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Neuroimage. 2001 Feb;13(2):262-71.

Hemispheric shape of European and Japanese brains: 3-D MRI analysis of intersubject variability, ethnical, and gender differences.

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C. & O. Vogt Institute of Brain Research and Institute of Neuroanatomy, University of Duesseldorf, P.O. Box 101007, D-40001 Duesseldorf, Germany.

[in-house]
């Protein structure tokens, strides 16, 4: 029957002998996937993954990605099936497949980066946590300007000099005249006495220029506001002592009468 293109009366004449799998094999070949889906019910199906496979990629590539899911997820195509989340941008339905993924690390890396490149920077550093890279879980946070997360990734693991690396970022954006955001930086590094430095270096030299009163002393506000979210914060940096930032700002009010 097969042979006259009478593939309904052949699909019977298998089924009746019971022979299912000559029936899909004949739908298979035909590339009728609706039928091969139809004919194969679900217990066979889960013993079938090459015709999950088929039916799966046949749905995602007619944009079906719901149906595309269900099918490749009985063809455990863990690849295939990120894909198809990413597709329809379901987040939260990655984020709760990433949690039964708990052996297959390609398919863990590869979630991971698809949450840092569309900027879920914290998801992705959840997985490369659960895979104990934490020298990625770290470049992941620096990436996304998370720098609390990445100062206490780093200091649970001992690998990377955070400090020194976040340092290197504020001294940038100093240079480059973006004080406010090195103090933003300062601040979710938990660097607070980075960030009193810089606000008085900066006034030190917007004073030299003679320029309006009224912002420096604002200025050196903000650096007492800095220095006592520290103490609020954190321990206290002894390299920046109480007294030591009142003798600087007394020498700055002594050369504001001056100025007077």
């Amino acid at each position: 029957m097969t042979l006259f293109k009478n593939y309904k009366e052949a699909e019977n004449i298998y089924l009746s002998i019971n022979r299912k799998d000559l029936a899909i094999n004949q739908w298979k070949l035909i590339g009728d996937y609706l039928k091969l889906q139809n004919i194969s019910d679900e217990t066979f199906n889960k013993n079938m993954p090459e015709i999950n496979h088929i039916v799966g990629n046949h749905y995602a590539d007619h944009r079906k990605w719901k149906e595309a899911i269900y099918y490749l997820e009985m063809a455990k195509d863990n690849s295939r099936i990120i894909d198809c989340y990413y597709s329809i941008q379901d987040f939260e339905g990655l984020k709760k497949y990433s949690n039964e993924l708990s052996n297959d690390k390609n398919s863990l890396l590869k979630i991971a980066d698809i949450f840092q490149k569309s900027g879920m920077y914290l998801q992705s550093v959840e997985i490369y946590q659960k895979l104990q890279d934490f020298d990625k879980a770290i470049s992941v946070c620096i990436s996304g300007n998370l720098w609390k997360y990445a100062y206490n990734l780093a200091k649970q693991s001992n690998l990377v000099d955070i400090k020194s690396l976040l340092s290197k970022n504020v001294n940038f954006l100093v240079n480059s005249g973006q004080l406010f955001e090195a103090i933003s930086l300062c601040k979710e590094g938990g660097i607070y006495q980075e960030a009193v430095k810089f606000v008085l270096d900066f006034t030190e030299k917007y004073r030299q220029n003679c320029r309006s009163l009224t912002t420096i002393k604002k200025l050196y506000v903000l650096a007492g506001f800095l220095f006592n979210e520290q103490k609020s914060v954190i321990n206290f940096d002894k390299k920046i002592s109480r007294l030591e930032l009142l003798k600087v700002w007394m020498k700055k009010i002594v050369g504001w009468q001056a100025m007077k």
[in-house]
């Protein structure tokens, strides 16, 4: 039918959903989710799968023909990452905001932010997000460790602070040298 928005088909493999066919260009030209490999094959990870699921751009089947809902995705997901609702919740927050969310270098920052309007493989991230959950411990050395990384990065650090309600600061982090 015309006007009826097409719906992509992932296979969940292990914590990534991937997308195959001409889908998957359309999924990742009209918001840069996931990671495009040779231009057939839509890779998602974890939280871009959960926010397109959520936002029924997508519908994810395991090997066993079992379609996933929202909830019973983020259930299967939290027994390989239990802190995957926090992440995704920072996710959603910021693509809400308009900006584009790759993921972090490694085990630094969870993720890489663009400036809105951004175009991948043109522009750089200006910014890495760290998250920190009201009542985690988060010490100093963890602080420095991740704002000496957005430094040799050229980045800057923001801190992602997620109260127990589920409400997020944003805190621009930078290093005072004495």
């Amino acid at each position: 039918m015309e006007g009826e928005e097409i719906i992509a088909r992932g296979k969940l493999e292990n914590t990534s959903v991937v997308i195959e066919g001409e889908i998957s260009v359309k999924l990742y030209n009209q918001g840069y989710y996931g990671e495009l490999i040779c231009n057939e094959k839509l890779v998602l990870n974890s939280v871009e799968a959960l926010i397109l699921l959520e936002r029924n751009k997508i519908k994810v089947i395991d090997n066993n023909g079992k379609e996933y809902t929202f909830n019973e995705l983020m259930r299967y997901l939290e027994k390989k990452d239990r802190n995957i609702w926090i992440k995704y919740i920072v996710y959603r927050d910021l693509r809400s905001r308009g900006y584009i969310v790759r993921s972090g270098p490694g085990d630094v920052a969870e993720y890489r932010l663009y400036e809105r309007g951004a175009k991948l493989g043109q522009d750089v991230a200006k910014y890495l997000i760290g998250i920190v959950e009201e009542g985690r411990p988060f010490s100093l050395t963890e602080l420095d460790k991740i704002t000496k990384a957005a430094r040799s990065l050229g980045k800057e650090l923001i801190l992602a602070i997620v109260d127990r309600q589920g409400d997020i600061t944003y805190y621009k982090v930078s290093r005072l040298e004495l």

Hemispheric shape is studied using magnetic resonance imaging and 3-D reconstructions in right-handed, male and female, European and Japanese subjects. Japanese hemispheres are relatively shorter, but wider than European hemispheres. Regions of maximal intersubject variability in hemispheric shape are present in the occipital and temporal lobes in each sample. Deviations from this general pattern are found in the (i) right inferior parietal lobule (European hemispheres are more variable than Japanese), (ii) lower third of the pre- and postcentral gyri (female Japanese hemispheres are less variable than the other samples), (iii) right inferior frontal gyrus (male European hemispheres are more variable than the other samples), and (iv) polar part of the frontal lobe (female European hemispheres are less variable than the other samples). The distribution of intersubject variability between the hemispheres is less asymmetric in female than male brains. Male Japanese hemispheres are shorter but wider than female Japanese hemispheres, whereas European hemispheres show the inverse gender relations. These results demonstrate that hemispheric shape shows a considerable intersubject variability, which is not randomly distributed over the cortical surface but displays distinct regions of higher variability. Despite this intersubject variability significant interethnic- and gender-related differences in hemispheric shape are present, which may be relevant if individual brains have to be warped to a single or mean reference brain or realistic brain models are to be constructed.

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